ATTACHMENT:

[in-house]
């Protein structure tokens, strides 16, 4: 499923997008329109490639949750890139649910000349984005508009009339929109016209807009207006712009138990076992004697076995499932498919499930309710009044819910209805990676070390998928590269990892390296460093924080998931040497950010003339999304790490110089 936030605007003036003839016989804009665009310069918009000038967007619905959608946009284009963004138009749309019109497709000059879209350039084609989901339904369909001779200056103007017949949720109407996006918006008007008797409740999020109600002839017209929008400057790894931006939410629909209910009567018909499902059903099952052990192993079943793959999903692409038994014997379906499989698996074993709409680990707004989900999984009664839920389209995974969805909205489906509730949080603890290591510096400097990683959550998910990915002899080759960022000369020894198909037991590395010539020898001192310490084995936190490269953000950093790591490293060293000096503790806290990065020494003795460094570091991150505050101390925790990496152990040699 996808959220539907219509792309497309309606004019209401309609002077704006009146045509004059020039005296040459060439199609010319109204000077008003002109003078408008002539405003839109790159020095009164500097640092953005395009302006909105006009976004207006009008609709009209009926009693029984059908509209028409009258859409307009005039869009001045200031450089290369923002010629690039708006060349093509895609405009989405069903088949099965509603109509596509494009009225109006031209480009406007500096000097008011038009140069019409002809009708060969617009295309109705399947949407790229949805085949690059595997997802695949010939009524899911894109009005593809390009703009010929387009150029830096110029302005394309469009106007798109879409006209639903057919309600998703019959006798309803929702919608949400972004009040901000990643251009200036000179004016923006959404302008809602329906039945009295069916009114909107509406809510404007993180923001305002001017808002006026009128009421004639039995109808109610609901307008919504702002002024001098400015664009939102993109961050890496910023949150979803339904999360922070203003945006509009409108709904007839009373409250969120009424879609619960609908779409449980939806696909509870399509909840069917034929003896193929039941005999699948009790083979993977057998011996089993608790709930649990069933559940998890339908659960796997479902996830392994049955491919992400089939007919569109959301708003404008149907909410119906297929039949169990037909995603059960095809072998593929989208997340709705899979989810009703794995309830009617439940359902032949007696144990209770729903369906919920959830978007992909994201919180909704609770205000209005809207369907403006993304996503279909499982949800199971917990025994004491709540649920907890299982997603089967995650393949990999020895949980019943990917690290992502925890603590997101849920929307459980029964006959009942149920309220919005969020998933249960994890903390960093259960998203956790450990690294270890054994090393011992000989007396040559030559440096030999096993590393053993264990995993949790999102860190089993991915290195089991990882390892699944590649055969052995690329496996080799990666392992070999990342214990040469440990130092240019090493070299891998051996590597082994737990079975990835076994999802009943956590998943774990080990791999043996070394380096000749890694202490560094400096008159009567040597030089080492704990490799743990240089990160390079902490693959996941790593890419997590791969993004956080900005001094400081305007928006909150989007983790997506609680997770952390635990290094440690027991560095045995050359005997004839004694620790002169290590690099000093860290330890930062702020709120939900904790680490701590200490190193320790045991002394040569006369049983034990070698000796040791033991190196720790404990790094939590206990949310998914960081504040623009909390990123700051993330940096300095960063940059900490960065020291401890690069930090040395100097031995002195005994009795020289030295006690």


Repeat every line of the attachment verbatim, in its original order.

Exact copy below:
[in-house]
């Protein structure tokens, strides 16, 4: 499923997008329109490639949750890139649910000349984005508009009339929109016209807009207006712009138990076992004697076995499932498919499930309710009044819910209805990676070390998928590269990892390296460093924080998931040497950010003339999304790490110089 936030605007003036003839016989804009665009310069918009000038967007619905959608946009284009963004138009749309019109497709000059879209350039084609989901339904369909001779200056103007017949949720109407996006918006008007008797409740999020109600002839017209929008400057790894931006939410629909209910009567018909499902059903099952052990192993079943793959999903692409038994014997379906499989698996074993709409680990707004989900999984009664839920389209995974969805909205489906509730949080603890290591510096400097990683959550998910990915002899080759960022000369020894198909037991590395010539020898001192310490084995936190490269953000950093790591490293060293000096503790806290990065020494003795460094570091991150505050101390925790990496152990040699 996808959220539907219509792309497309309606004019209401309609002077704006009146045509004059020039005296040459060439199609010319109204000077008003002109003078408008002539405003839109790159020095009164500097640092953005395009302006909105006009976004207006009008609709009209009926009693029984059908509209028409009258859409307009005039869009001045200031450089290369923002010629690039708006060349093509895609405009989405069903088949099965509603109509596509494009009225109006031209480009406007500096000097008011038009140069019409002809009708060969617009295309109705399947949407790229949805085949690059595997997802695949010939009524899911894109009005593809390009703009010929387009150029830096110029302005394309469009106007798109879409006209639903057919309600998703019959006798309803929702919608949400972004009040901000990643251009200036000179004016923006959404302008809602329906039945009295069916009114909107509406809510404007993180923001305002001017808002006026009128009421004639039995109808109610609901307008919504702002002024001098400015664009939102993109961050890496910023949150979803339904999360922070203003945006509009409108709904007839009373409250969120009424879609619960609908779409449980939806696909509870399509909840069917034929003896193929039941005999699948009790083979993977057998011996089993608790709930649990069933559940998890339908659960796997479902996830392994049955491919992400089939007919569109959301708003404008149907909410119906297929039949169990037909995603059960095809072998593929989208997340709705899979989810009703794995309830009617439940359902032949007696144990209770729903369906919920959830978007992909994201919180909704609770205000209005809207369907403006993304996503279909499982949800199971917990025994004491709540649920907890299982997603089967995650393949990999020895949980019943990917690290992502925890603590997101849920929307459980029964006959009942149920309220919005969020998933249960994890903390960093259960998203956790450990690294270890054994090393011992000989007396040559030559440096030999096993590393053993264990995993949790999102860190089993991915290195089991990882390892699944590649055969052995690329496996080799990666392992070999990342214990040469440990130092240019090493070299891998051996590597082994737990079975990835076994999802009943956590998943774990080990791999043996070394380096000749890694202490560094400096008159009567040597030089080492704990490799743990240089990160390079902490693959996941790593890419997590791969993004956080900005001094400081305007928006909150989007983790997506609680997770952390635990290094440690027991560095045995050359005997004839004694620790002169290590690099000093860290330890930062702020709120939900904790680490701590200490190193320790045991002394040569006369049983034990070698000796040791033991190196720790404990790094939590206990949310998914960081504040623009909390990123700051993330940096300095960063940059900490960065020291401890690069930090040395100097031995002195005994009795020289030295006690």